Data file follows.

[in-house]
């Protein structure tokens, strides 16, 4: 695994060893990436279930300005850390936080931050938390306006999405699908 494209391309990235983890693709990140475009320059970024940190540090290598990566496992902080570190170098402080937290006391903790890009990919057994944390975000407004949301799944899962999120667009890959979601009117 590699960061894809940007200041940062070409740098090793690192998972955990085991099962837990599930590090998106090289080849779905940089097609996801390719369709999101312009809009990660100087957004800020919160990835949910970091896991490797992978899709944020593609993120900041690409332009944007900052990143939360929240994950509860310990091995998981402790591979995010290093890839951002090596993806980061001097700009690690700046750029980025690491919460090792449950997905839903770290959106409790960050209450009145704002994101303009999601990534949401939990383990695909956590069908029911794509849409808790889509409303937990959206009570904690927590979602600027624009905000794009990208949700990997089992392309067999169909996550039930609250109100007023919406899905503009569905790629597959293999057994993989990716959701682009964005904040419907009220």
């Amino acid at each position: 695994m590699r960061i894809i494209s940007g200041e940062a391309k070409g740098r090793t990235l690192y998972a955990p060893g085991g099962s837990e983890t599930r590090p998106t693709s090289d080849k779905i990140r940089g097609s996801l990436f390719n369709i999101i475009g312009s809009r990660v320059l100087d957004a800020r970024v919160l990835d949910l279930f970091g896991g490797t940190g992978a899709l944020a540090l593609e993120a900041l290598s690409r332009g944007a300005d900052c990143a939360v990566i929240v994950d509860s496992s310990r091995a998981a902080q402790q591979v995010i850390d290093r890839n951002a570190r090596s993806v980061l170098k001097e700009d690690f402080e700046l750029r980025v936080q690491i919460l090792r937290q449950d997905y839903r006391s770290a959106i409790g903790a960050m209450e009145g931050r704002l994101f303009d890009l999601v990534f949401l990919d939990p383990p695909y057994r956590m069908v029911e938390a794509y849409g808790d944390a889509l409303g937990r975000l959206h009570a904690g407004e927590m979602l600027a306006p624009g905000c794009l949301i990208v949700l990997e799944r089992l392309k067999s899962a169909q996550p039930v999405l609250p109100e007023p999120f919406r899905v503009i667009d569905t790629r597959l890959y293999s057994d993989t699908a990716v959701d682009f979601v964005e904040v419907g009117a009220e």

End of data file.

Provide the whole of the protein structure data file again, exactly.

[in-house]
């Protein structure tokens, strides 16, 4: 695994060893990436279930300005850390936080931050938390306006999405699908 494209391309990235983890693709990140475009320059970024940190540090290598990566496992902080570190170098402080937290006391903790890009990919057994944390975000407004949301799944899962999120667009890959979601009117 590699960061894809940007200041940062070409740098090793690192998972955990085991099962837990599930590090998106090289080849779905940089097609996801390719369709999101312009809009990660100087957004800020919160990835949910970091896991490797992978899709944020593609993120900041690409332009944007900052990143939360929240994950509860310990091995998981402790591979995010290093890839951002090596993806980061001097700009690690700046750029980025690491919460090792449950997905839903770290959106409790960050209450009145704002994101303009999601990534949401939990383990695909956590069908029911794509849409808790889509409303937990959206009570904690927590979602600027624009905000794009990208949700990997089992392309067999169909996550039930609250109100007023919406899905503009569905790629597959293999057994993989990716959701682009964005904040419907009220």
């Amino acid at each position: 695994m590699r960061i894809i494209s940007g200041e940062a391309k070409g740098r090793t990235l690192y998972a955990p060893g085991g099962s837990e983890t599930r590090p998106t693709s090289d080849k779905i990140r940089g097609s996801l990436f390719n369709i999101i475009g312009s809009r990660v320059l100087d957004a800020r970024v919160l990835d949910l279930f970091g896991g490797t940190g992978a899709l944020a540090l593609e993120a900041l290598s690409r332009g944007a300005d900052c990143a939360v990566i929240v994950d509860s496992s310990r091995a998981a902080q402790q591979v995010i850390d290093r890839n951002a570190r090596s993806v980061l170098k001097e700009d690690f402080e700046l750029r980025v936080q690491i919460l090792r937290q449950d997905y839903r006391s770290a959106i409790g903790a960050m209450e009145g931050r704002l994101f303009d890009l999601v990534f949401l990919d939990p383990p695909y057994r956590m069908v029911e938390a794509y849409g808790d944390a889509l409303g937990r975000l959206h009570a904690g407004e927590m979602l600027a306006p624009g905000c794009l949301i990208v949700l990997e799944r089992l392309k067999s899962a169909q996550p039930v999405l609250p109100e007023p999120f919406r899905v503009i667009d569905t790629r597959l890959y293999s057994d993989t699908a990716v959701d682009f979601v964005e904040v419907g009117a009220e």